Chinese Xbox 360 Factory Workers Threaten Mass Suicide Over Wages

Factory employees for the electronics giant Foxconn staged a protest earlier this month, threatening mass suicide over unpaid wages.

Around 300 employees working at the Wuhan factory in the capital of the Hubei province participated in the protest, reportedly over the claim that the factory did not pay wages owed to former employees.

The workers, who build Xbox 360s at the facility, promised to throw themselves off the roof of the plant if the wages are not paid. Pictures of the workers, standing on the roof of Foxconn building, circulated throughout Chinese social media sites.

The suicide protest emerged following a dispute between the company and employees over a demand for a salary increase, according to Chinese news reports.

News reports indicated that on Jan. 2, around 100 employees demanded a salary increase from the company. The factory leaders refused the demand, but told employees that they could quit their positions and would receive one month’s compensation for every year they worked at the plant.

Several workers quit, but the company but were never given their promise for compensation, causing current employees to erupt in protest.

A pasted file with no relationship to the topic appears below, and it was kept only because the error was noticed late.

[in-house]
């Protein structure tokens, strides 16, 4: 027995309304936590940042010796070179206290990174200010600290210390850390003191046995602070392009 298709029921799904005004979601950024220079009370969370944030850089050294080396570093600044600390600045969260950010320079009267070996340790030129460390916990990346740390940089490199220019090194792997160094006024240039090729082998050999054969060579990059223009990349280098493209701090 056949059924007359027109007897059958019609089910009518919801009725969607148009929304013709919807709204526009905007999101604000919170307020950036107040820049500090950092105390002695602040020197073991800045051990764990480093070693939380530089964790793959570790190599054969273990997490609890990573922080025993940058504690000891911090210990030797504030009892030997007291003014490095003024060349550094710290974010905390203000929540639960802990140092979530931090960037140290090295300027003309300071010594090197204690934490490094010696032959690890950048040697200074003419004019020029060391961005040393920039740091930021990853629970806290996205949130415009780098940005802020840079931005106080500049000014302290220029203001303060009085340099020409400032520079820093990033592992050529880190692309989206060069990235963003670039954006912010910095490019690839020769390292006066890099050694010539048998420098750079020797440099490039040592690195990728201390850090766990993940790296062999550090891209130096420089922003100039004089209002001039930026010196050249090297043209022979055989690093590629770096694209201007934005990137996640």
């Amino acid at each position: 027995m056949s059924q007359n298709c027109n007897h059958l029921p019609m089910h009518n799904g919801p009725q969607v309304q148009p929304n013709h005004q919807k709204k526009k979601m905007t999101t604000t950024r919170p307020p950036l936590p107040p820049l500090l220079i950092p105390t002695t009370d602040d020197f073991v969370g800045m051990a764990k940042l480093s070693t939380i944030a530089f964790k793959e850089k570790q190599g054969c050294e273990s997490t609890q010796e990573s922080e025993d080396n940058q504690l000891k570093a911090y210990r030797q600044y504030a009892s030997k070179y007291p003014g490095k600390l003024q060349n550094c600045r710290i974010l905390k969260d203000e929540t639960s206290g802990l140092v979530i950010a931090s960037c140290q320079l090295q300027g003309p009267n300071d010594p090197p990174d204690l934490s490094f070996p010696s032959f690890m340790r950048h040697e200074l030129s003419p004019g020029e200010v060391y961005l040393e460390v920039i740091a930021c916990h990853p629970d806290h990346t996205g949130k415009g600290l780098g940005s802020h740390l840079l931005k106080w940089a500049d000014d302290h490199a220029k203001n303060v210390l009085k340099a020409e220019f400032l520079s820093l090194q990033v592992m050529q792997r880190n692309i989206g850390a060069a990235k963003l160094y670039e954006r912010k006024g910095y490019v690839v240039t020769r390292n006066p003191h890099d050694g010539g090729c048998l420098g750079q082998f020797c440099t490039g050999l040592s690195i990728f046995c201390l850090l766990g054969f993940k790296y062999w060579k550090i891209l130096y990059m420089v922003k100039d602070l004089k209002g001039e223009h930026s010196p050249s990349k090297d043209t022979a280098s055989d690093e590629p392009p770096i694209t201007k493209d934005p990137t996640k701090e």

Foxconn issued a statement regarding the incident, saying that the protest had been curbed.

“The incident was successfully and peacefully resolved later that morning after discussions between the workers, local Foxconn officials and representatives from the local government,” the statement read.

The electronics manufacturing giant has 13 factories in nine Chinese cities and has plans to build more.

As an electronics manufacturer, Foxconn manufactures products for some of the top electronic companies in the world including Apple, Dell, and Hewlett-Packard.

China’s Foxconn factories have made headlines over a several suicides that occurred in 2010 and the suicide protest comes at a time when China’s human rights record is being increasingly questioned.

In fact, the Christian persecution organization China Aid said that in 2011 the country faced its worst year on record for human rights violations and religious persecution since 1989.

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